As hobbies go, gardening is probably close to the top of the list for most people, but growing older does not mean you must sacrifice your hobby. Elderly accessible gardens are a way to take a fresh perspective on a familiar hobby.
If you never had the opportunity to work in the dirt with your hands, you might not understand the joy it brings to your life. However, if you have enjoyed a lifetime of gardening, you know full well how it makes you feel closer to nature by growing your own food or watching beautiful flowers and plants transform a barren patch of lawn into a glorious burst of color.
Most of us don’t start out to garden as a way of reducing our soaring food costs, and that is probably a good thing. If you did an apples to apples comparison of the cost of growing your own vegetables to the expense of purchasing them at the store or local farmer’s market, the savings are likely negligible.
However, what price tag could you put on the benefits gained from your garden experience such as better physical and mental health or the unforgettable taste of a fresh, ripe watermelon harvested straight from the garden?
Gardening can lower stress, help you maintain a healthy weight, and reduce depression. It does not require much specialized or expensive equipment, and almost everyone has the skill to do it. These are all good reasons for seniors to keep gardening for as long as they are able.
While gardening is certainly an enjoyable hobby, it is also a physical hobby and as we age, gardening can gradually transition from a fun experience to a challenging chore. Decline in our physical strength and energy level is not the only change aging brings.
Many folks decide to downsize and move into housing that is more affordable and requires less maintenance such as an apartment or shared living community (think condominium). While these changes make everyday life easier for us, it also means that if we want to continue to enjoy gardening for seniors, we must get more creative.
Container gardening is easy and convenient. If you care to, you can keep a miniature garden growing all year long, although you may need to invest in some grow lights if you do not have a sunny windowsill or some other way for your plants to get the light that they need.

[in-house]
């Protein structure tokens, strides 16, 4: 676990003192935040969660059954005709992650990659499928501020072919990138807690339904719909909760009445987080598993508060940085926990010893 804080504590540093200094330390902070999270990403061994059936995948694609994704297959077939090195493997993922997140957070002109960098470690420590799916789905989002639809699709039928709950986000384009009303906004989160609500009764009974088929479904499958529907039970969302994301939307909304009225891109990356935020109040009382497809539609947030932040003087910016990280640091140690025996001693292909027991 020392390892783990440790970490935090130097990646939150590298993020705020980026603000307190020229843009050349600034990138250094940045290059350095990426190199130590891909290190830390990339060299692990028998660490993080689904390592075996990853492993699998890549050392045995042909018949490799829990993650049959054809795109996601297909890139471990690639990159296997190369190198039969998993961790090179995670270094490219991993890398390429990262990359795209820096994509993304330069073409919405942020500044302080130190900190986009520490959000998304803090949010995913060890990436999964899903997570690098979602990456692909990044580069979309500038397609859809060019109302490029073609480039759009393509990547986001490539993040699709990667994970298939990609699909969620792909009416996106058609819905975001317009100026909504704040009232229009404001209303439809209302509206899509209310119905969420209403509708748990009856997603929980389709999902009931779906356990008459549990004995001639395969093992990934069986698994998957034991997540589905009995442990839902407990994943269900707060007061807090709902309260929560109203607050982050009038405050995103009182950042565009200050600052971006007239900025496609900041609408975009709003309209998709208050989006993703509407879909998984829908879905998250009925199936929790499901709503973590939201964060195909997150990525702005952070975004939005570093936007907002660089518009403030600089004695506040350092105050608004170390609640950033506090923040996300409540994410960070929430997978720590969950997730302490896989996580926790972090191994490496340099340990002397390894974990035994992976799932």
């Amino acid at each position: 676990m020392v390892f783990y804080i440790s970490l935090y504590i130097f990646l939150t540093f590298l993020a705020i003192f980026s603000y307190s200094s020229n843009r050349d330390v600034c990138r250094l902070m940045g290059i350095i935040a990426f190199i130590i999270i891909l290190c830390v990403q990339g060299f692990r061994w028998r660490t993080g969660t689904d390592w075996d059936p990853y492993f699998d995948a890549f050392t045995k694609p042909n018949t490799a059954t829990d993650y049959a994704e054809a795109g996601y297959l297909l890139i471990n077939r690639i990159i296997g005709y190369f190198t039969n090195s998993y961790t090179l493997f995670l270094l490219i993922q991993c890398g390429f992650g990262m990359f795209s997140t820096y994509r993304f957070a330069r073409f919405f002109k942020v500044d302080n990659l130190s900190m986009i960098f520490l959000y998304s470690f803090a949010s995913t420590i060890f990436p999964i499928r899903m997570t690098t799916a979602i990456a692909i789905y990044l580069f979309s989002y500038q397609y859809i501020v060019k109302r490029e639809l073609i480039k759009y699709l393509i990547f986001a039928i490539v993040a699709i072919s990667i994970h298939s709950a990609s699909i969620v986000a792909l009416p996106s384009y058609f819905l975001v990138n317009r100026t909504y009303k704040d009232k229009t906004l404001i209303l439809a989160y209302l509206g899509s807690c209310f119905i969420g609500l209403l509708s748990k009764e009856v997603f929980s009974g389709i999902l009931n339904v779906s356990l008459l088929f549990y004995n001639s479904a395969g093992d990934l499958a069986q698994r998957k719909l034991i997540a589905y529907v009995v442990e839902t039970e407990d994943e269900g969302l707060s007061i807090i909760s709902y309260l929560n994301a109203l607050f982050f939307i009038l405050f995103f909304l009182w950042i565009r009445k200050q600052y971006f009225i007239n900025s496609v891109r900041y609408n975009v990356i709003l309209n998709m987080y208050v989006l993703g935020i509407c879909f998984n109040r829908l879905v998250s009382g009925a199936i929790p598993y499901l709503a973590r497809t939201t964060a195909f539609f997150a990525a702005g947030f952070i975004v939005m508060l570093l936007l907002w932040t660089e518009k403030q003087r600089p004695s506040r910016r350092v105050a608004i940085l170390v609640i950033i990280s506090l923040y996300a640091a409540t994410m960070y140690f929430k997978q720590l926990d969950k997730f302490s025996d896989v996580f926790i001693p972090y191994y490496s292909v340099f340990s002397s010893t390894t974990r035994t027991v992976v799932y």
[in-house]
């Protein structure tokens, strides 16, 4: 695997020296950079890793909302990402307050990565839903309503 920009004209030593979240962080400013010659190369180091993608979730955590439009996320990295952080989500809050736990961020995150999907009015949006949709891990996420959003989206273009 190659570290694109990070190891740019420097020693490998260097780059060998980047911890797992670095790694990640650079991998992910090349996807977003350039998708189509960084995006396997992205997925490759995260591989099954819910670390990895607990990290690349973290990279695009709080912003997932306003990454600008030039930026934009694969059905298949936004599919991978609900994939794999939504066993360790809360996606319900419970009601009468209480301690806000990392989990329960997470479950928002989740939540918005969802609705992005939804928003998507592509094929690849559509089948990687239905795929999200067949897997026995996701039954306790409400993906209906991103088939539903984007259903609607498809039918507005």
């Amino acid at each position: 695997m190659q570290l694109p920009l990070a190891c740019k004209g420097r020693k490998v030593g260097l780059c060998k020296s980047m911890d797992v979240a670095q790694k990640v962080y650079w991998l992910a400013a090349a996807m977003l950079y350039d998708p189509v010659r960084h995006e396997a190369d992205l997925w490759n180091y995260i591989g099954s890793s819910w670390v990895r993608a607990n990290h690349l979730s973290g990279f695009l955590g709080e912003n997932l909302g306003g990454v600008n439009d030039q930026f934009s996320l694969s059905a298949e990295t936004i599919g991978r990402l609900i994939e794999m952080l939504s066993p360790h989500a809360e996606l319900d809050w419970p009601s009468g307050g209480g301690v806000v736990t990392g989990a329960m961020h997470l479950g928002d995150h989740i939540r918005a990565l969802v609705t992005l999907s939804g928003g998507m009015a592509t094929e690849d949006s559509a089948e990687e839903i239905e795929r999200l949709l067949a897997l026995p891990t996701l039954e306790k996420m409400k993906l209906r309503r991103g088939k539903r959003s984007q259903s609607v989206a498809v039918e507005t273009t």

If you plan to experiment with container gardening, a good rule of thumb is to remember that most plants need four to five hours of daylight or supplemental light daily to thrive. If you are growing fruits such as tomatoes, the light is imperative for the plant to set its fruit.
Before you actually plant your garden, plan how you will take care of it. For instance, if you will need to move the containers outside for a portion of the day so they can get sunlight, it’s best to buy smaller sized containers that won’t weigh too much after they are filled with growth medium. Containers should also have adequate drainage.
If traveling frequently is part of your retirement lifestyle, it’s best to plant those varieties that can endure some drought and partial neglect. If you are lucky enough to have a sunny spot in a window or doorway, you can use a larger container, but be sure that it is positioned where you want it as you may or may not be able to move it after it is full.
Containers for gardening range from tiny hanging baskets to wooden barrels, so your only limit is your physical strength and the amount of space you have to work in. Herbs, cherry tomatoes, and other small bush type plants are perfect for container gardens.
Once you try spaghetti sauce or other tomato-based sauces made with fresh basil and oregano, you will never want to eat these foods any other way.
Using herbs in your cooking is a good way to add lots of flavor and zest to dishes, and as a plus, it means you can cut back on using salt to season your foods. As we get older, most of us can benefit from decreasing the amount of sodium we consume, and fresh herbs are an inexpensive way to bump up the taste without increasing the calorie content.
You can use your container gardens to brighten up your indoor décor and as a plus, all those plants generate lots of healthy oxygen to freshen the air. Remember if you have pets in your household that some plants are toxic to pets. Lantana and English ivy, which are two popular choices for container gardens, are extremely poisonous if your pet eats or even nibbles on them.
Another way to continue to enjoy gardening for seniors is to get your grandchildren or the neighborhood kids to help you. If you have a small patch of earth outdoors that can be utilized for planting, try growing one or two tomatoes plants or maybe even planting a watermelon vine.
The kids can help weed and water the plants whenever they visit, and they are sure to want to help you enjoy the fruits of their labor. As a bonus, you are passing on your gardening knowledge and skills to the next generation and providing them with a valuable life skill in the process.
To keep weeds and pests at a minimum level, try using black landscaping canvas or mulch around the roots of the plants. Is kneeling and standing too difficult for you? Perhaps you could get your family to build a small raised garden bed for you or you could put large containers on a tabletop where you could easily reach them.
With the raised bed or tabletop approach, even those individuals who use assistive devices like wheelchairs can continue to gardening without pain or undue stress on their joints and body. The point is, there is no reason for you to give up a hobby that you love and have pursued for most of your life when there are so many viable ways to incorporate elderly accessible gardens and gardening for seniors into your retirement plans.
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